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Introduction How Rivers Run Stories Value Of A River What We Can Do
Connections of a River - Connectivity
Vertical connections (pg 1 of 7)

The connection between the atmosphere and groundwater represents vertical connectivity. The ability of water to cycle through soil, river, and air as liquid, vapor, or ice is important in storing and replenishing water.

This exchange is usually visualized as unidirectional-precipitation falling onto land and then flowing over land or percolating through the ground to the stream. An equally important transfer of water occurs from the streambed itself to surrounding aquifers. Groundwater can contribute to flows in the river at certain times in the year and at certain locations on the same stream.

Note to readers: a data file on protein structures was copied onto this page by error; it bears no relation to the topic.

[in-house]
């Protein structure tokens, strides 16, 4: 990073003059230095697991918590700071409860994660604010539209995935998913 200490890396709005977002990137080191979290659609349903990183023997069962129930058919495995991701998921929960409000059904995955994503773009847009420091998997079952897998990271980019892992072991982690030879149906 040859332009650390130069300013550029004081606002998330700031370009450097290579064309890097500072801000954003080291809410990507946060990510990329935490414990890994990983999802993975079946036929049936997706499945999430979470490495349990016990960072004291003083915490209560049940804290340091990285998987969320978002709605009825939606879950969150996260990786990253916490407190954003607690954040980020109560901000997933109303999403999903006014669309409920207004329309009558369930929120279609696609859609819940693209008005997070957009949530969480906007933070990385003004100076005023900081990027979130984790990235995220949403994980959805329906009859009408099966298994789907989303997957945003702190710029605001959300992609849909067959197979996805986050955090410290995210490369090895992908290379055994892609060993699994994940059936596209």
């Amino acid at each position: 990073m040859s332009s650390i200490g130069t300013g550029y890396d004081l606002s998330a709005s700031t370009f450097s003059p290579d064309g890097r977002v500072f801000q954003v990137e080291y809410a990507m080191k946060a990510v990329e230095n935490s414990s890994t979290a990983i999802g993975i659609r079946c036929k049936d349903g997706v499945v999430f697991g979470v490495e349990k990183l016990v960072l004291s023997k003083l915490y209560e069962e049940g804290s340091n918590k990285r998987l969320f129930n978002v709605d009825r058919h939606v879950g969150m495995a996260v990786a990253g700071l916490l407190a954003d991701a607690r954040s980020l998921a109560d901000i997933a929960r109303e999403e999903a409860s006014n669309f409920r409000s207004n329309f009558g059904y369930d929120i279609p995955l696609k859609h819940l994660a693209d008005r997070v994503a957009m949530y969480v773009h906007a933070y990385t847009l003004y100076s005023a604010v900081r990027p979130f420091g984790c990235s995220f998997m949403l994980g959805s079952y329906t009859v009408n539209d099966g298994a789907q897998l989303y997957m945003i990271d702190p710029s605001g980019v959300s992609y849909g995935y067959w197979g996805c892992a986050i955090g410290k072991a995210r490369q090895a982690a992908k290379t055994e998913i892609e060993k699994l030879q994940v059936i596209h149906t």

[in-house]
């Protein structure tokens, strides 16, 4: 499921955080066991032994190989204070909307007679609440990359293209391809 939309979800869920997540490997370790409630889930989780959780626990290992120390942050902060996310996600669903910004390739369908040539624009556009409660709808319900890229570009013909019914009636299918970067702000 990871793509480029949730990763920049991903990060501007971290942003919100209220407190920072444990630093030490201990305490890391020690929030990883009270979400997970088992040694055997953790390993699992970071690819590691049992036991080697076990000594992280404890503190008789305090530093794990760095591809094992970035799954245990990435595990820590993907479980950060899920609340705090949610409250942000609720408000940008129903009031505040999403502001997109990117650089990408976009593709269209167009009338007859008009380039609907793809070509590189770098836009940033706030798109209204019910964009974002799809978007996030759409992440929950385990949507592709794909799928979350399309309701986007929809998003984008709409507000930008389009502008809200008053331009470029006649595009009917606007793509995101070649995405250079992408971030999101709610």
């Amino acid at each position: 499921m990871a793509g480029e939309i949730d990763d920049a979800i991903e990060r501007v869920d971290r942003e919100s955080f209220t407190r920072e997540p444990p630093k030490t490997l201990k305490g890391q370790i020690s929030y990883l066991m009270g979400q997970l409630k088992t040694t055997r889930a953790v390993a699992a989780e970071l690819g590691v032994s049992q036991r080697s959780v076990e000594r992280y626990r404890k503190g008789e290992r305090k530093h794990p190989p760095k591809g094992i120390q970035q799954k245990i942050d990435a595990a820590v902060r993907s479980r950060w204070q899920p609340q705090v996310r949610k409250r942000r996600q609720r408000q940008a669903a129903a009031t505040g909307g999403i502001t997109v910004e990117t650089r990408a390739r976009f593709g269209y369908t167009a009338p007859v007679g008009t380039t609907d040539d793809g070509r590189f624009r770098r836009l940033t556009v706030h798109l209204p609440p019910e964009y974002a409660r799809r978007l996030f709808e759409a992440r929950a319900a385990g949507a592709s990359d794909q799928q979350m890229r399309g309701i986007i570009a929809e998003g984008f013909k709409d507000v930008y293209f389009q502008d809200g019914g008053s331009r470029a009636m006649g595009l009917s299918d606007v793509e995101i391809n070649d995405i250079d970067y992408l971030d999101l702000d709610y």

The slow movement of water through sediments to the river produces several ecological benefits. The water is filtered of many impurities. It usually picks up dissolved minerals. It is cooled. And the water, rather than flushing into a river, is metered out slowly. This often benefits our smaller, cooler streams that provide critical habitat for fish, wildlife and invertebrate species.

(Stanford and Ward, 1988); (Winter et al., 1998)


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Introduction
Flow
Shape
Connections
Description
Longitudinal
Lateral
Vertical
Temporal
Quality
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